‘This is the missing piece of PE recycling and the circular economy.’
An international team of scientists; led by the Massachusetts Institute of Technology (MIT), Cambridge, Massachusetts, US, have spun polyethylene into fibres and yarns which can wick away moisture. They estimate that the silky fabrics created from these yarns may have a smaller environmental impact over their life cycle than cotton or nylon textiles.
Publishing their work in Nature Sustainability, the researchers also hope that fabrics made from polyethylene could provide an incentive to recycle plastic bags and other polyethylene products into wearable textiles.
Overcoming polyethylene’s lack of absorbency, the research team found that taking the polymer’s powder form, and using standard textile manufacturing equipment to melt and extrude it into thin fibres, caused the polymer to become weakly hydrophilic. When the fibre was turned into a yarn, the spaces between the fibres formed capillaries through which water molecules could be passively absorbed. After optimising the fibres wicking ability, it was found that the polyethylene yarn wicked away and evaporated water faster than other common textiles.
In addition, colour could be added to the fibres by placing coloured particles in with the powder before extruding. This dry colouring process contributes to the relatively small ecological footprint of the polyethylene fibre. It was also noted that washing and drying the material required less energy when compared with cotton and other textiles.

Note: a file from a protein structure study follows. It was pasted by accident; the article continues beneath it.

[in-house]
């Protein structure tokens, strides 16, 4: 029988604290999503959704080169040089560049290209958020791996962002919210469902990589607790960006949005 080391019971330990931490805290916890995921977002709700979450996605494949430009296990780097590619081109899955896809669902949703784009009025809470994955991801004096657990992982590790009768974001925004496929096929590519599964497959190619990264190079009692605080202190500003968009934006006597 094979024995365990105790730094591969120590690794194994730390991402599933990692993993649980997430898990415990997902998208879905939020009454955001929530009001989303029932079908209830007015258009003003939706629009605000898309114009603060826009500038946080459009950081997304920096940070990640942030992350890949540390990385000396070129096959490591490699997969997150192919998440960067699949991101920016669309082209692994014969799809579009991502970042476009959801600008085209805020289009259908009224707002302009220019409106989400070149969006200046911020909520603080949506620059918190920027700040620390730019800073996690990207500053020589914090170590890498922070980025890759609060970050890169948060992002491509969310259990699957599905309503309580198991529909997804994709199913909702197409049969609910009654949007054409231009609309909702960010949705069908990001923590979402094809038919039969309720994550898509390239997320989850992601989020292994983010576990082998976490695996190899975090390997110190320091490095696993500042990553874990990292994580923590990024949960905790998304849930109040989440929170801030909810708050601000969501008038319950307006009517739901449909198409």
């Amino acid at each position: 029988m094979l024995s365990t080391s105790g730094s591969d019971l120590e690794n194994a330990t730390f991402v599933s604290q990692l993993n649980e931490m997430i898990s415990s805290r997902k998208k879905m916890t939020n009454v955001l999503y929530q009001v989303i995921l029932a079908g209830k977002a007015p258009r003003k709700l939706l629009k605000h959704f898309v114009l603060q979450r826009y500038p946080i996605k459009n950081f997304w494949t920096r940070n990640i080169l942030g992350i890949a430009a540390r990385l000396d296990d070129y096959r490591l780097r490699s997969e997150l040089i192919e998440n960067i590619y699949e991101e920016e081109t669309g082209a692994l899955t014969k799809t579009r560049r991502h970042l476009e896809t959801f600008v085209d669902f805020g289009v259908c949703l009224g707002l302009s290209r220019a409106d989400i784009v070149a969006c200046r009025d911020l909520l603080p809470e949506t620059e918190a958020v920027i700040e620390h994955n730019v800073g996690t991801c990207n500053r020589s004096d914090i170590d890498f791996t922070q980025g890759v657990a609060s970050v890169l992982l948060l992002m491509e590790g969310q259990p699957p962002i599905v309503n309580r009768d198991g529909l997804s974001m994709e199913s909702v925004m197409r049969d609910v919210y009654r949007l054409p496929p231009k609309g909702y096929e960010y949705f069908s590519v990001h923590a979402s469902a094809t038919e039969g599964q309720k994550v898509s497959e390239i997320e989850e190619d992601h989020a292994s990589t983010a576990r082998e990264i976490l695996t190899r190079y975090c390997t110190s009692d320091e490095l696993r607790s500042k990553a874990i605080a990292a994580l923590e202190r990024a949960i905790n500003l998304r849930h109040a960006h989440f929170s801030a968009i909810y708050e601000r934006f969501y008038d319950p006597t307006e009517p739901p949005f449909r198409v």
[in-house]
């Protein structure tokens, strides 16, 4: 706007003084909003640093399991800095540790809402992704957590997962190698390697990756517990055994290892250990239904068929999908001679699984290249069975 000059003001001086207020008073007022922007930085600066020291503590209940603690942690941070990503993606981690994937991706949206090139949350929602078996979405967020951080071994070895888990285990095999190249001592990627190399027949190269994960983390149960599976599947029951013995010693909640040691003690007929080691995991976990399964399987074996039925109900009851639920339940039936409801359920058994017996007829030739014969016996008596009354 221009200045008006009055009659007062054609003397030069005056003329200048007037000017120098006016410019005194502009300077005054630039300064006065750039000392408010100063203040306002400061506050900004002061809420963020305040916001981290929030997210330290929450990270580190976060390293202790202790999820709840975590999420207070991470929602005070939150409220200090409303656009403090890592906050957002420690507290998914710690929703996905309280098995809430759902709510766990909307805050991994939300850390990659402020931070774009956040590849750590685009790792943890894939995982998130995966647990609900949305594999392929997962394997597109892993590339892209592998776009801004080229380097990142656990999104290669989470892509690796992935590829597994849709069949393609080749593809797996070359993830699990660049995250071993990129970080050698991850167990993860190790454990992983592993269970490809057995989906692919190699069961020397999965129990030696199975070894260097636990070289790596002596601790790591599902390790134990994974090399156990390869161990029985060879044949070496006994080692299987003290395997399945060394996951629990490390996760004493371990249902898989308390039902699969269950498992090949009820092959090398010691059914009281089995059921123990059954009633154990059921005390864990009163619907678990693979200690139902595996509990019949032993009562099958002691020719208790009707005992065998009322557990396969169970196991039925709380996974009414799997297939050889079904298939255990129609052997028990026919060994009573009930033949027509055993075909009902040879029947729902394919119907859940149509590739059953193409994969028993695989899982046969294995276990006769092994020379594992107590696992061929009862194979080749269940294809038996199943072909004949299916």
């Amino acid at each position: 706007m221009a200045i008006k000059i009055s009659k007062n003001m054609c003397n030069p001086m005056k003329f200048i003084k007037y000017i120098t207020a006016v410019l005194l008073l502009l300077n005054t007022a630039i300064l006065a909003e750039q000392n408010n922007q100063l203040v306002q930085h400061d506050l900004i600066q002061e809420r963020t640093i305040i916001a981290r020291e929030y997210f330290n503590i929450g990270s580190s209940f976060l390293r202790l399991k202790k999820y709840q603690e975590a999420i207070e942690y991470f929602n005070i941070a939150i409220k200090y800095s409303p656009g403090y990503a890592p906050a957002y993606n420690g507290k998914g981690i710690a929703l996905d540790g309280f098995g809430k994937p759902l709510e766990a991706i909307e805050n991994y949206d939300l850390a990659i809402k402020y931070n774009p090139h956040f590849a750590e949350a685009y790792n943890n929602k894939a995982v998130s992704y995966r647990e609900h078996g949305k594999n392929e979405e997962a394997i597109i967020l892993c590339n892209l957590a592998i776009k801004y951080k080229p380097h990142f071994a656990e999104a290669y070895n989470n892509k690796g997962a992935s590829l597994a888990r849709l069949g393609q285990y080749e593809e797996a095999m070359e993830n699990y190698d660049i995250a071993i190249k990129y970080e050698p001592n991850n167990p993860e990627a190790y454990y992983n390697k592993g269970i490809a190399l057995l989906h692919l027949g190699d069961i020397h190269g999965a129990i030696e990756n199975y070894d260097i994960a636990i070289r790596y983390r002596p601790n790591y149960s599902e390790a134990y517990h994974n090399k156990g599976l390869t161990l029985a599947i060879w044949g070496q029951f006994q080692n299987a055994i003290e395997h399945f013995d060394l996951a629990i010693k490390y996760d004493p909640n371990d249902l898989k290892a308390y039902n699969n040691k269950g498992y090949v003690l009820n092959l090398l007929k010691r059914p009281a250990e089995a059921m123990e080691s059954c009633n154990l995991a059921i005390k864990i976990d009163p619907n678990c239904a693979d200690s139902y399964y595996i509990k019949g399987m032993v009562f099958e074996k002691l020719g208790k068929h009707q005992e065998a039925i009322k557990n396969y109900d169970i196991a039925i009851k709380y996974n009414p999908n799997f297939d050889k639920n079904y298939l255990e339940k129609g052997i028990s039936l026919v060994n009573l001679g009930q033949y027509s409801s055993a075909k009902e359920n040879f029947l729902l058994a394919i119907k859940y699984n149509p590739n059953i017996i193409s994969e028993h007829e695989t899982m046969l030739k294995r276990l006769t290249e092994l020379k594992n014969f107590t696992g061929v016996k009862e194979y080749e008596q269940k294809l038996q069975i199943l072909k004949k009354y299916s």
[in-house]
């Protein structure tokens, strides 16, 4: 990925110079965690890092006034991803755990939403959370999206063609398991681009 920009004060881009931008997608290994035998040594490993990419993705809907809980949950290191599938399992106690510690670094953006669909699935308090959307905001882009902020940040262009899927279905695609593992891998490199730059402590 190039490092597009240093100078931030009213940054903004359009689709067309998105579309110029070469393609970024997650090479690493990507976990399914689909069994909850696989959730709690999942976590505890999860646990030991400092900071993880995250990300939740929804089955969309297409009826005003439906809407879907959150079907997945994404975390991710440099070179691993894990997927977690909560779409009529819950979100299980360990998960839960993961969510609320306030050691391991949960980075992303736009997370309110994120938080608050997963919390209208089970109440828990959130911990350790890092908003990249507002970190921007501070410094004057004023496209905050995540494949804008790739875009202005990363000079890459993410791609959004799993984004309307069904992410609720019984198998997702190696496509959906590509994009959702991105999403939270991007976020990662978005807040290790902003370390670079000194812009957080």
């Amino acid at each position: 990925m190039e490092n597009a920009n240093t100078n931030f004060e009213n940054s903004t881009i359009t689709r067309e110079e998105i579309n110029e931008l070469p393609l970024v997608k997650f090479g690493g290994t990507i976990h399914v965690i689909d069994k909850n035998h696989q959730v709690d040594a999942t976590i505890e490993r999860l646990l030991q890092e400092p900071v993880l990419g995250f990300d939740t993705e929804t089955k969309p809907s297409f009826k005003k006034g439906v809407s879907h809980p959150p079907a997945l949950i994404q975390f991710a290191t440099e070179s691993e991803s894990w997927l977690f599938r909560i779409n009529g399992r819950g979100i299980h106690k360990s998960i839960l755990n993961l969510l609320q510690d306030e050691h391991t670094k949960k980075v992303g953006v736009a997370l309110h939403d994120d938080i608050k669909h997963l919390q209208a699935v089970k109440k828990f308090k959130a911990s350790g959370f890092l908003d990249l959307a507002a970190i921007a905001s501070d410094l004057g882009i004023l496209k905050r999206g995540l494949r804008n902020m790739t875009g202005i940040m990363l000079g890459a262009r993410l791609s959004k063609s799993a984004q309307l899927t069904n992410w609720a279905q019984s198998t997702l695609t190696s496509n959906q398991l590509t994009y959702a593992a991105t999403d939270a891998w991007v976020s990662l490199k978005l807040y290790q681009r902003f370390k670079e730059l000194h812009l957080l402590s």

Svetlana Boriskina, a research scientist in the Department of Mechanical Engineering, MIT said; ‘We can colour polyethylene fibres in a completely dry fashion, and at the end of their life cycle we could melt down, centrifuge and recover the particles to use again.’
The team is exploring ways to incorporate polyethylene fabrics into lightweight, passively cooling athletic apparel, military attire and even next-generation space suits.
Dr Shirley Meng, Professor of NanoEngineering and Material Science at the University of California at San Diego, US said; ‘Based on the data presented in the paper, the particular PE fabric reported here depicts superior properties than those of cotton. The main point is that recycled PE can be used to make textile, a product with significant value. This is the missing piece of PE recycling and the circular economy.’ Dr Meng was not involved in the research.